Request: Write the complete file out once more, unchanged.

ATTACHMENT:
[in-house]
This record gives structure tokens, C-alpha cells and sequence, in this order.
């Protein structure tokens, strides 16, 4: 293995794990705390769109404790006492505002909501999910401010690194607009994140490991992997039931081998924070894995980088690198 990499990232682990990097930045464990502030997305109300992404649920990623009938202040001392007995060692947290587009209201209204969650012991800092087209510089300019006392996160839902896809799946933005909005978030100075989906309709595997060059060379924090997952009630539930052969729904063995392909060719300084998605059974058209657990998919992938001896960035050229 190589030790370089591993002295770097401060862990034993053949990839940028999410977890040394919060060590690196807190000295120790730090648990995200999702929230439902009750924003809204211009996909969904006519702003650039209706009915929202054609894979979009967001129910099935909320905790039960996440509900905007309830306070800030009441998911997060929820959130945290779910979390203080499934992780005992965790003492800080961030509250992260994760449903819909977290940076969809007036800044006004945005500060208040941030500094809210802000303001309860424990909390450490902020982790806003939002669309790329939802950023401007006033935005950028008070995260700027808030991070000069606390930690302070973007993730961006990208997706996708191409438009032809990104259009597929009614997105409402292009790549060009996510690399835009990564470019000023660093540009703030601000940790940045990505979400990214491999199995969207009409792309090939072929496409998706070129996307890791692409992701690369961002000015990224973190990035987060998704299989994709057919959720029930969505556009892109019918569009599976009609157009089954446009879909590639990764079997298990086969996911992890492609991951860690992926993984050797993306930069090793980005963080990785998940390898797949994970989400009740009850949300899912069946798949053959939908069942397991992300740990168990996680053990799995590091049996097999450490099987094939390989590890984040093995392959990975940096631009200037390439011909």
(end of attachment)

[in-house]
This record gives structure tokens, C-alpha cells and sequence, in this order.
């Protein structure tokens, strides 16, 4: 293995794990705390769109404790006492505002909501999910401010690194607009994140490991992997039931081998924070894995980088690198 990499990232682990990097930045464990502030997305109300992404649920990623009938202040001392007995060692947290587009209201209204969650012991800092087209510089300019006392996160839902896809799946933005909005978030100075989906309709595997060059060379924090997952009630539930052969729904063995392909060719300084998605059974058209657990998919992938001896960035050229 190589030790370089591993002295770097401060862990034993053949990839940028999410977890040394919060060590690196807190000295120790730090648990995200999702929230439902009750924003809204211009996909969904006519702003650039209706009915929202054609894979979009967001129910099935909320905790039960996440509900905007309830306070800030009441998911997060929820959130945290779910979390203080499934992780005992965790003492800080961030509250992260994760449903819909977290940076969809007036800044006004945005500060208040941030500094809210802000303001309860424990909390450490902020982790806003939002669309790329939802950023401007006033935005950028008070995260700027808030991070000069606390930690302070973007993730961006990208997706996708191409438009032809990104259009597929009614997105409402292009790549060009996510690399835009990564470019000023660093540009703030601000940790940045990505979400990214491999199995969207009409792309090939072929496409998706070129996307890791692409992701690369961002000015990224973190990035987060998704299989994709057919959720029930969505556009892109019918569009599976009609157009089954446009879909590639990764079997298990086969996911992890492609991951860690992926993984050797993306930069090793980005963080990785998940390898797949994970989400009740009850949300899912069946798949053959939908069942397991992300740990168990996680053990799995590091049996097999450490099987094939390989590890984040093995392959990975940096631009200037390439011909």